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Is this a Big Enough Indicator about Online Privacy?

     
3:02 pm on Jan 29, 2018 (gmt 0)

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If this is not a big enough indicator about online privacy, I don't know what is!
The fitness tracking app data was published online, and exposes so much information you don't need me to point out the issues.

Every time we do something online it's tracked somewhere, and this data could be exposed through error, hacking, or deliberately.

Data about exercise routes shared online by soldiers can be used to pinpoint overseas facilities Is this a Big Enough Indicator about Online Privacy? [theguardian.com]
3:15 pm on Jan 29, 2018 (gmt 0)

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yes i saw this earlier today ... all i can say is people of all types are really stupid when it comes to privacy.
the most common answer i hear is people who say - i'm not doing anything wrong, why should i care about privacy, i've got nothing to hide!
(maybe not, but who knows how others might use what you consider to be perfectly innocent data)

i find there is no point arguing with anyone on this subject, i imagine a fair few members here know the implications of privacy breaches (not even breaches - but just the way info is used by the companies the data is freely given to), but most people just do not care ... for the most part people just want stuff for nothing.

in my view the old adage is more and more true: if you get something for nothing the cost is usually far higher than actually paying.

most people think i'm stupid but i don't mind:
i don't use store loyalty cards.
i use cash as much as possible (not to avoid paying tax, i'd rather visa doesn't know everything about me).
i only use a smart phone for webdev reasons - and it stays by the computer.
etc. etc.
3:41 pm on Jan 29, 2018 (gmt 0)

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I wonder how long it'll take for people to join the dots, if ever!
4:09 pm on Jan 29, 2018 (gmt 0)

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Strava's big mistake was to share publicly the data they had gathered. FB, Twitter, Google, UBER and many more apps problably hold similar data but do not share it openly. Who are they sharing it with?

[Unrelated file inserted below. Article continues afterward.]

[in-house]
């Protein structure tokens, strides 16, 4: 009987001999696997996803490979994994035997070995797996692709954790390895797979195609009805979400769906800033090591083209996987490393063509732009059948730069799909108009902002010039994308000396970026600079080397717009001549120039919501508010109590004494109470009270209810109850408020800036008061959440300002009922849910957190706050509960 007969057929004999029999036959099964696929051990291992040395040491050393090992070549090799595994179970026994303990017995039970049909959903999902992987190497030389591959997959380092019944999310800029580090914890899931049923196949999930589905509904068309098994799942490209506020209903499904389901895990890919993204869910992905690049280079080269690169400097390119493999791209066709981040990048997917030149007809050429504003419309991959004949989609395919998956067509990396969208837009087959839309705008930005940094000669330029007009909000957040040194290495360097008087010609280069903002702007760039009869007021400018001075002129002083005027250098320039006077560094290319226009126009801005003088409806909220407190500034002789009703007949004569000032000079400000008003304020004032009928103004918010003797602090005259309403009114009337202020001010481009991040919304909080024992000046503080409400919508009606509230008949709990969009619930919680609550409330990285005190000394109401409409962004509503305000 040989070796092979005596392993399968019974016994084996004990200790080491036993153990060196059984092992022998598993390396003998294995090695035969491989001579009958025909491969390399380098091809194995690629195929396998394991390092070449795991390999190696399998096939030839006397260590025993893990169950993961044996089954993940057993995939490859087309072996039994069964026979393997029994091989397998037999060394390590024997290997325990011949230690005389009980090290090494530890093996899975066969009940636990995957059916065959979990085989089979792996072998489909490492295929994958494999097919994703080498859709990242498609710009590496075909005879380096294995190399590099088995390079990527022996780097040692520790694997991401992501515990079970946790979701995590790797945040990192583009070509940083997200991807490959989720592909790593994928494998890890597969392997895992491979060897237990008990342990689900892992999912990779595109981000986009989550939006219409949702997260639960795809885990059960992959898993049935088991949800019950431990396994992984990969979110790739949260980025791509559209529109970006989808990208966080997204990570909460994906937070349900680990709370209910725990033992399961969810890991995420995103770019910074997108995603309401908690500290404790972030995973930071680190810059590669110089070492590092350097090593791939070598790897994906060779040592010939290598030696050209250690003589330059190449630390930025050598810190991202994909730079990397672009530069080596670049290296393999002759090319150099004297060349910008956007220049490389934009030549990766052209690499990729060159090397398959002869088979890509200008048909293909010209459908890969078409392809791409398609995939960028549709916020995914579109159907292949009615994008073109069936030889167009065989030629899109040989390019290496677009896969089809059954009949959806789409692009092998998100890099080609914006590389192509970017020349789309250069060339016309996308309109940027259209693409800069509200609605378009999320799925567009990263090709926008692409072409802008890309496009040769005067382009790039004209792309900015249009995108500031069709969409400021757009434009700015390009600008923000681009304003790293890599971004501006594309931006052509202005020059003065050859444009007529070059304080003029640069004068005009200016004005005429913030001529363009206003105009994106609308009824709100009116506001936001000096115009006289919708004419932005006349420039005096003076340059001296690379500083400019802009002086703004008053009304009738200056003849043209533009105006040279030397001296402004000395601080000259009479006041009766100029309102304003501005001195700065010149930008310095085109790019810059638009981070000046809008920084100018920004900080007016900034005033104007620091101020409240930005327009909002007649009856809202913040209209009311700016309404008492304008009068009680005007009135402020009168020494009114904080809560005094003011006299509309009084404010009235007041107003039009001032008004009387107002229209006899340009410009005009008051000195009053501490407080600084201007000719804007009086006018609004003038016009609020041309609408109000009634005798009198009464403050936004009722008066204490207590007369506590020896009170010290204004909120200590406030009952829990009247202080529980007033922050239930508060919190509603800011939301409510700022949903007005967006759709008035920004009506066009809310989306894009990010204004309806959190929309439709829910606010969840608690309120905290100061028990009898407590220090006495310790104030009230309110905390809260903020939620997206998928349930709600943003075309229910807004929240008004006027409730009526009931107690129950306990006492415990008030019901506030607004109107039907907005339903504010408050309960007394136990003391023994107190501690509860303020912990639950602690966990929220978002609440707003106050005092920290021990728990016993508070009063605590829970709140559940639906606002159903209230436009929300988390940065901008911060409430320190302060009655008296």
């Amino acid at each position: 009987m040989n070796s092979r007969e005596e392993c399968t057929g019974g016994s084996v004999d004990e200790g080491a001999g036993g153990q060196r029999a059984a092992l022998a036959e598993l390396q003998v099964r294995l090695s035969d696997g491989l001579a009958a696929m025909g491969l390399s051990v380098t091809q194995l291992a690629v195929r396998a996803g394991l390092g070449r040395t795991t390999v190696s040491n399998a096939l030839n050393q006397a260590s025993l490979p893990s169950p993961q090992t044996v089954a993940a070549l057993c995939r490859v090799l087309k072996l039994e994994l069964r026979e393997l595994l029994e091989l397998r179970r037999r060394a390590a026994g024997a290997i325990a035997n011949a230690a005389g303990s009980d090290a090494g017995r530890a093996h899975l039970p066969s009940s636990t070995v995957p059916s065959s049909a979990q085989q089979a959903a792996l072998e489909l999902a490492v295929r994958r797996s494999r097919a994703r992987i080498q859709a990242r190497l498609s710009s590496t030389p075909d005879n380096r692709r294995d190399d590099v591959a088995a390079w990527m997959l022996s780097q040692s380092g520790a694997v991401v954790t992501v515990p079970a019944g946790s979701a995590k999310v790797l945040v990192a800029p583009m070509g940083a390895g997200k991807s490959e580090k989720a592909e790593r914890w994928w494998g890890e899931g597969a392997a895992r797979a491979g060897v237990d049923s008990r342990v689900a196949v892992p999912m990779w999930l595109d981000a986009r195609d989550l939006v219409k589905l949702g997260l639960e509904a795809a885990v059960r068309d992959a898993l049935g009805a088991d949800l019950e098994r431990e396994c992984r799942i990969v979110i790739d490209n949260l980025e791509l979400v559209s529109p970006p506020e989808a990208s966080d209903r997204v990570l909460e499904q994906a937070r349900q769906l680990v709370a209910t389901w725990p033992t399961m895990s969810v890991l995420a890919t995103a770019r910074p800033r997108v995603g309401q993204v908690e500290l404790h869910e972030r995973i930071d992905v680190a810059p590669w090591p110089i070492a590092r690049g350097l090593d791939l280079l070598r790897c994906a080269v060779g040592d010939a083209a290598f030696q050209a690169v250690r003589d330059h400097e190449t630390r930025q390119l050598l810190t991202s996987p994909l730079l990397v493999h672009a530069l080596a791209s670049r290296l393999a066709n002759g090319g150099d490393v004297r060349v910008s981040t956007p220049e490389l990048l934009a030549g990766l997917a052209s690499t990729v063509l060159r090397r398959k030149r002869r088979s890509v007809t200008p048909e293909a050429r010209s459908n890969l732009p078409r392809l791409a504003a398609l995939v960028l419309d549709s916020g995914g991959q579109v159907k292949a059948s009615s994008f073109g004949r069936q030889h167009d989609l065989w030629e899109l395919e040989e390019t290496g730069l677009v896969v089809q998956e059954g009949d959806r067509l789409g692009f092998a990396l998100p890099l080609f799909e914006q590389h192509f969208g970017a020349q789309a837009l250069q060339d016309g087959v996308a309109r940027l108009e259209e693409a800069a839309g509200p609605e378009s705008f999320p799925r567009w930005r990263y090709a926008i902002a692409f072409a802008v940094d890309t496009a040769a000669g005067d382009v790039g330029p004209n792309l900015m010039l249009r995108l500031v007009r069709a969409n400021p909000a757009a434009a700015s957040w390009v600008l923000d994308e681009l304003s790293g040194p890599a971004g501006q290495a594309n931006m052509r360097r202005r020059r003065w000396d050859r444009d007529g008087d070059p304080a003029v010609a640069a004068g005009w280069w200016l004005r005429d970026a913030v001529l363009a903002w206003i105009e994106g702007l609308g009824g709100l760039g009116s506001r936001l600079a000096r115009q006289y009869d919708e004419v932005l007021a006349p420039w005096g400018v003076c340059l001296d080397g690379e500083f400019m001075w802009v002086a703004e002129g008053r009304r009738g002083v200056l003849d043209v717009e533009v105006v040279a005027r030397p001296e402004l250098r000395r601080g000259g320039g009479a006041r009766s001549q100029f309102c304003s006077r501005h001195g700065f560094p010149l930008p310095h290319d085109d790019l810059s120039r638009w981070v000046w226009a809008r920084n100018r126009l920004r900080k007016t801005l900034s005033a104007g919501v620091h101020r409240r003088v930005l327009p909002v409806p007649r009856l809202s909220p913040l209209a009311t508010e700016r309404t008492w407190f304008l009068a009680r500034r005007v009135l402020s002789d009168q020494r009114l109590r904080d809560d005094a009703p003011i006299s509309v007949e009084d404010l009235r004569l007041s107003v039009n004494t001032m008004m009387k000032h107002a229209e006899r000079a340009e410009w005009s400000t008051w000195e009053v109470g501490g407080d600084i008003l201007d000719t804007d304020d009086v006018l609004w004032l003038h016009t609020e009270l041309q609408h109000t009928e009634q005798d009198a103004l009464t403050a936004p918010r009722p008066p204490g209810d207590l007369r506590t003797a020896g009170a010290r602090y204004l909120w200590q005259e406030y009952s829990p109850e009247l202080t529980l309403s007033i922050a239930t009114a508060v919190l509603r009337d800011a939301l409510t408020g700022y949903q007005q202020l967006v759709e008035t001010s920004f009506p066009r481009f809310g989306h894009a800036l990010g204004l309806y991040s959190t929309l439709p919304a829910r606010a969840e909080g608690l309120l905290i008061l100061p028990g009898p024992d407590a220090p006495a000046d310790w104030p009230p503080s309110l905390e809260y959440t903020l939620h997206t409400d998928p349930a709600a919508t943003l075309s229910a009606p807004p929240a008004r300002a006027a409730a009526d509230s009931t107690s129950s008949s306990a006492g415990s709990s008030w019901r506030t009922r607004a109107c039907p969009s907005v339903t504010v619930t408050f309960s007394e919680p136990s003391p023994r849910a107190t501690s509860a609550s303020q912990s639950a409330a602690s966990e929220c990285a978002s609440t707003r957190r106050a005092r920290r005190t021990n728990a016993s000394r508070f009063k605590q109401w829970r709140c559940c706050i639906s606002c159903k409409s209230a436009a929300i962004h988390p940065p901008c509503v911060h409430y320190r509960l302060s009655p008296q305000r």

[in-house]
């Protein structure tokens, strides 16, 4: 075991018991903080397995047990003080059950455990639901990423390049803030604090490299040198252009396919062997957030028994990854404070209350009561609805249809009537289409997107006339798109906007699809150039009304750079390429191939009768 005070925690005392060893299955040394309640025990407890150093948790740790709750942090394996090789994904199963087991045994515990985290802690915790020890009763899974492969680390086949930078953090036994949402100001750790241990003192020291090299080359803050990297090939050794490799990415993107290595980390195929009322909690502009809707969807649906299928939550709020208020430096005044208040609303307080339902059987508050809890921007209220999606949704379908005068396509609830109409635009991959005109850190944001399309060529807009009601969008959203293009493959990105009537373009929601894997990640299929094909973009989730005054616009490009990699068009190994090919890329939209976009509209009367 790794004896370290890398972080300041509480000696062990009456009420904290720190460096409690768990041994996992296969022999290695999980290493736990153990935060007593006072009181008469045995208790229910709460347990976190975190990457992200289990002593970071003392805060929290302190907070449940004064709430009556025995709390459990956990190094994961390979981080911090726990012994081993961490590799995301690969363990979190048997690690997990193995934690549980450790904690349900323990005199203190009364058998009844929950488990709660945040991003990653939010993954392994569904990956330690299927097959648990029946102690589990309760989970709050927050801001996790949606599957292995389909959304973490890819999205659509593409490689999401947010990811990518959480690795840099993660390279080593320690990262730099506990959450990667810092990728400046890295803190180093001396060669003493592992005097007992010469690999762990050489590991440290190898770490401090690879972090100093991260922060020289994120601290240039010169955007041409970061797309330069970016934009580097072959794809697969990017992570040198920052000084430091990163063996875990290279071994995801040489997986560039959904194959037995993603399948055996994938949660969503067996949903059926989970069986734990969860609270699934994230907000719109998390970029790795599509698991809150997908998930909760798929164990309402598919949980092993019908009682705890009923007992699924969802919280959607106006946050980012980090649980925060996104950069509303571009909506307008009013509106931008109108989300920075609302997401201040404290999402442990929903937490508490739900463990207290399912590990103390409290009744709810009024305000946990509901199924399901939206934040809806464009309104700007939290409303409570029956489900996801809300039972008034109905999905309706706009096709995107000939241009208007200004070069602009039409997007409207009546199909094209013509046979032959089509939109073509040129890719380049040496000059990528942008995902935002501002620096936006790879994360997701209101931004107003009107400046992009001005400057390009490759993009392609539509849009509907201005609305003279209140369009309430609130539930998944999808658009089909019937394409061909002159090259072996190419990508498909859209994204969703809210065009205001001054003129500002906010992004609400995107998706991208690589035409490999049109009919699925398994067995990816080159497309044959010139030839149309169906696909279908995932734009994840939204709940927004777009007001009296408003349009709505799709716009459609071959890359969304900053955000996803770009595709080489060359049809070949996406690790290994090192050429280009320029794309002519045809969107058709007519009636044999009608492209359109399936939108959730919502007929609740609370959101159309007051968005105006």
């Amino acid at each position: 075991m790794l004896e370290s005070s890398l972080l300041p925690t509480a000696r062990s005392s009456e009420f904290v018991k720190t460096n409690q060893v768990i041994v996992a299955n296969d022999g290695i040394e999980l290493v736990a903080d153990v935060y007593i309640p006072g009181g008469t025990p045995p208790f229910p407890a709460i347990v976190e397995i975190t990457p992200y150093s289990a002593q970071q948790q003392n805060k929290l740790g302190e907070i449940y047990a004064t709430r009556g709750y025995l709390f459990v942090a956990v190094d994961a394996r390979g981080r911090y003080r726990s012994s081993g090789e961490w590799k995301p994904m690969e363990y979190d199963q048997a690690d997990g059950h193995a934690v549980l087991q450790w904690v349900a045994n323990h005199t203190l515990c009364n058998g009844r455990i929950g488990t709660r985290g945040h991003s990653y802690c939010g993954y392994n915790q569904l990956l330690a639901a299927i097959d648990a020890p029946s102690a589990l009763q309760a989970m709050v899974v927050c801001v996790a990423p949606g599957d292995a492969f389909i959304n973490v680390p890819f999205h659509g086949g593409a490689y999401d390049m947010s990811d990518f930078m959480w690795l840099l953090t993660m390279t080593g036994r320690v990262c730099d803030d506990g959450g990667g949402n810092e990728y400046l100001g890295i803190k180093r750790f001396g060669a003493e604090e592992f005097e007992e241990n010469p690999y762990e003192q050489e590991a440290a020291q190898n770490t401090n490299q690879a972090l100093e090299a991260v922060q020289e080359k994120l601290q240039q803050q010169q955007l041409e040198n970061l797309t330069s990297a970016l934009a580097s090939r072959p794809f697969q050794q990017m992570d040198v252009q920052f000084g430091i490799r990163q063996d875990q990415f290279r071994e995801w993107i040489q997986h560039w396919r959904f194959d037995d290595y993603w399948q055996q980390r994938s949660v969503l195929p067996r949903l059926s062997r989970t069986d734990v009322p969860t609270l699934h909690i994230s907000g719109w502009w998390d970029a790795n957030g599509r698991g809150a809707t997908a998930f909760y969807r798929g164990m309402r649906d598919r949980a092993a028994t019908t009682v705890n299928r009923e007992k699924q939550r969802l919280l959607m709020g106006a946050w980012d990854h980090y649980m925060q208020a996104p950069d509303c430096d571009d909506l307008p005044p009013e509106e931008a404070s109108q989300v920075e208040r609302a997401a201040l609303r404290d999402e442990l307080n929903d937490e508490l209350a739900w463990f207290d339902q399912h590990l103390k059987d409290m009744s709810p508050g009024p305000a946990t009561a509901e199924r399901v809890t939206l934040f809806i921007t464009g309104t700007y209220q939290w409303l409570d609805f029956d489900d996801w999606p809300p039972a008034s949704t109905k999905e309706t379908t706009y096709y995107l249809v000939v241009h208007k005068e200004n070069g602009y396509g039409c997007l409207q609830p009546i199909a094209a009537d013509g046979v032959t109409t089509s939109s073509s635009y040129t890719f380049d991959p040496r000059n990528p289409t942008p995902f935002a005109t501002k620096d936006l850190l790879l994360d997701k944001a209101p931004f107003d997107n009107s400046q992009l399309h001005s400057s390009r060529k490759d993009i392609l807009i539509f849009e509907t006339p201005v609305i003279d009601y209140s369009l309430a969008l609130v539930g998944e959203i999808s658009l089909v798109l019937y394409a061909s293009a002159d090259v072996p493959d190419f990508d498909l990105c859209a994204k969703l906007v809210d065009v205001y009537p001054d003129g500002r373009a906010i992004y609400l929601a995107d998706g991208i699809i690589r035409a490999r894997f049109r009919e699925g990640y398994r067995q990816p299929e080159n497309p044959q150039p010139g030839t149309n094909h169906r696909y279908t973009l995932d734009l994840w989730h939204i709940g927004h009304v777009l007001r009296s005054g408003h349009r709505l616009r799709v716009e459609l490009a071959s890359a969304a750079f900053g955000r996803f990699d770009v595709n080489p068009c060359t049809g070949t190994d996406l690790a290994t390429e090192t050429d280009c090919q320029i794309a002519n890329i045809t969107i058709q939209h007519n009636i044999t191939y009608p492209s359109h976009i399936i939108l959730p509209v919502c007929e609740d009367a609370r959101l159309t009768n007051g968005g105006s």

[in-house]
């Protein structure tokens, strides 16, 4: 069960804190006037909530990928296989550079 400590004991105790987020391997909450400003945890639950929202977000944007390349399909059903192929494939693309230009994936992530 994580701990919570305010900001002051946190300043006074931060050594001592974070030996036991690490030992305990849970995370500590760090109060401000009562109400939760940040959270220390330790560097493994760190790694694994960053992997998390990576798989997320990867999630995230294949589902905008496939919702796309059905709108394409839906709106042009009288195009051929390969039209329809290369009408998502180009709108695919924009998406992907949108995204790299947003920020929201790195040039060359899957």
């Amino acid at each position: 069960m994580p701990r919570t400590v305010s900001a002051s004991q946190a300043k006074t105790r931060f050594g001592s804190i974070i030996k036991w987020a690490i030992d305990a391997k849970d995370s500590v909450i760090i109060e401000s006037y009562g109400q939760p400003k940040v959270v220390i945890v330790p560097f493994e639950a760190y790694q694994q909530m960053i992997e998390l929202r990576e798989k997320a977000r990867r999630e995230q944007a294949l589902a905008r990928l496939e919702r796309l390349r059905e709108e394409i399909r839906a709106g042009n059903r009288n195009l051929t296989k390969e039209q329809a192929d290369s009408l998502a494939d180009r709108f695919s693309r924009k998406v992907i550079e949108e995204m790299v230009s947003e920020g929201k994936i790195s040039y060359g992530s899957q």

@Engine
I wonder how long it'll take for people to join the dots, if ever!

I find your statement very ironic. It is the ease in which companies can gather data from a variety of sources and "join the dots" to glean very personal and strategic information that makes this so worrying. But it is the general publics inability to think abstractly that makes it so difficult for so many to join the dots on their end.
4:17 pm on Jan 29, 2018 (gmt 0)

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That is so sad. I don't think they will be able to join the dots (at least most of them)
8:07 pm on Jan 29, 2018 (gmt 0)

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For the younger folks (who have experienced "progressive education" the last 40 years) they have a completely different concept of "rights", "privacy" and "self".

However, GOVERNMENTS are beginning to take notice and when that happens,,the pendulum will swing, hard, and the results might be even worse than what we have today.
9:16 pm on Jan 29, 2018 (gmt 0)

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the most common answer i hear is people who say - i'm not doing anything wrong, why should i care about privacy, i've got nothing to hide!
Huh. They'd sure kick up a fuss if it turned out someone had installed a spy camera in their bathroom.
6:42 am on Jan 30, 2018 (gmt 0)

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So how often is everyone sweeping for bugs?
11:49 pm on Feb 1, 2018 (gmt 0)

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haha, i don't sweep for bugs ... btw is there an effective way of doing this cheaply? or is the equipment (that actually works) required secret and unavailable?

i do have internal and external security cameras though.

as an aside: under uk law cctv footage cannot be used in court unless you have correct signage up warning people that they are being filmed!
 

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